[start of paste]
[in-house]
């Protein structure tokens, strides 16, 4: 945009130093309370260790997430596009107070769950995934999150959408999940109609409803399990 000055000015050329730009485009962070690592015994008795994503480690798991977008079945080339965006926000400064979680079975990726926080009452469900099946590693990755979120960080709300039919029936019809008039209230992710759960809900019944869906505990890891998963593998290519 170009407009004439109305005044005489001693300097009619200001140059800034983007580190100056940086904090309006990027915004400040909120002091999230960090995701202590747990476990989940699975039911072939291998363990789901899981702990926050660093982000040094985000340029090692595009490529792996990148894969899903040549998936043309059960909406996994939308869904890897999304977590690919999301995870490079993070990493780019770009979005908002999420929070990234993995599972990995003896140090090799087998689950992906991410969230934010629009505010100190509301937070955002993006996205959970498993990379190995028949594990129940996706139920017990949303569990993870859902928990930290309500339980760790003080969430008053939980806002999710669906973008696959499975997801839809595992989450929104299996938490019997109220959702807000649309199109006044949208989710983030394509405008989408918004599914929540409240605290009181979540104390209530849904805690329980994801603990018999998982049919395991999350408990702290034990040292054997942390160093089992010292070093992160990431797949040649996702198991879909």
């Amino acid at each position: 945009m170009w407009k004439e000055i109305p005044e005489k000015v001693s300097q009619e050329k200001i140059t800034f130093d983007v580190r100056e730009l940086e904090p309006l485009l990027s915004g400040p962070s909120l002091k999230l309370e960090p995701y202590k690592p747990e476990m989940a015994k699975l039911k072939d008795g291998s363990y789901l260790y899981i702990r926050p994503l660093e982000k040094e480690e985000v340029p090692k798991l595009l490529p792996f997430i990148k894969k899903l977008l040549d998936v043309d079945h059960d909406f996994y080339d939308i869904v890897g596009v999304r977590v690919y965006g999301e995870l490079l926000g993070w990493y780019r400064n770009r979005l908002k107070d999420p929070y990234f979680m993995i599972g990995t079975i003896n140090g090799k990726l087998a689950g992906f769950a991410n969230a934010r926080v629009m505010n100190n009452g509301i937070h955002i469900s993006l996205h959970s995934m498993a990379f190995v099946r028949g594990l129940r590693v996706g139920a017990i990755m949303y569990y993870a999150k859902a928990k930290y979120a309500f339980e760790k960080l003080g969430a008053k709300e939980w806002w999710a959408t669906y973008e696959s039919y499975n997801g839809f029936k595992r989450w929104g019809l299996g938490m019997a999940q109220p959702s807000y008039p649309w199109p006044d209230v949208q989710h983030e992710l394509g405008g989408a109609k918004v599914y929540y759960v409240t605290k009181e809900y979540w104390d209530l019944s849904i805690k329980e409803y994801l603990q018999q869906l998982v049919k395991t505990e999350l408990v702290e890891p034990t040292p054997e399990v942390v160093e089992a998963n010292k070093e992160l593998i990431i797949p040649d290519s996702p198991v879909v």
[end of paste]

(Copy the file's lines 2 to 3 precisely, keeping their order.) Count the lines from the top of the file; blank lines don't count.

């Protein structure tokens, strides 16, 4: 945009130093309370260790997430596009107070769950995934999150959408999940109609409803399990 000055000015050329730009485009962070690592015994008795994503480690798991977008079945080339965006926000400064979680079975990726926080009452469900099946590693990755979120960080709300039919029936019809008039209230992710759960809900019944869906505990890891998963593998290519 170009407009004439109305005044005489001693300097009619200001140059800034983007580190100056940086904090309006990027915004400040909120002091999230960090995701202590747990476990989940699975039911072939291998363990789901899981702990926050660093982000040094985000340029090692595009490529792996990148894969899903040549998936043309059960909406996994939308869904890897999304977590690919999301995870490079993070990493780019770009979005908002999420929070990234993995599972990995003896140090090799087998689950992906991410969230934010629009505010100190509301937070955002993006996205959970498993990379190995028949594990129940996706139920017990949303569990993870859902928990930290309500339980760790003080969430008053939980806002999710669906973008696959499975997801839809595992989450929104299996938490019997109220959702807000649309199109006044949208989710983030394509405008989408918004599914929540409240605290009181979540104390209530849904805690329980994801603990018999998982049919395991999350408990702290034990040292054997942390160093089992010292070093992160990431797949040649996702198991879909």
């Amino acid at each position: 945009m170009w407009k004439e000055i109305p005044e005489k000015v001693s300097q009619e050329k200001i140059t800034f130093d983007v580190r100056e730009l940086e904090p309006l485009l990027s915004g400040p962070s909120l002091k999230l309370e960090p995701y202590k690592p747990e476990m989940a015994k699975l039911k072939d008795g291998s363990y789901l260790y899981i702990r926050p994503l660093e982000k040094e480690e985000v340029p090692k798991l595009l490529p792996f997430i990148k894969k899903l977008l040549d998936v043309d079945h059960d909406f996994y080339d939308i869904v890897g596009v999304r977590v690919y965006g999301e995870l490079l926000g993070w990493y780019r400064n770009r979005l908002k107070d999420p929070y990234f979680m993995i599972g990995t079975i003896n140090g090799k990726l087998a689950g992906f769950a991410n969230a934010r926080v629009m505010n100190n009452g509301i937070h955002i469900s993006l996205h959970s995934m498993a990379f190995v099946r028949g594990l129940r590693v996706g139920a017990i990755m949303y569990y993870a999150k859902a928990k930290y979120a309500f339980e760790k960080l003080g969430a008053k709300e939980w806002w999710a959408t669906y973008e696959s039919y499975n997801g839809f029936k595992r989450w929104g019809l299996g938490m019997a999940q109220p959702s807000y008039p649309w199109p006044d209230v949208q989710h983030e992710l394509g405008g989408a109609k918004v599914y929540y759960v409240t605290k009181e809900y979540w104390d209530l019944s849904i805690k329980e409803y994801l603990q018999q869906l998982v049919k395991t505990e999350l408990v702290e890891p034990t040292p054997e399990v942390v160093e089992a998963n010292k070093e992160l593998i990431i797949p040649d290519s996702p198991v879909v």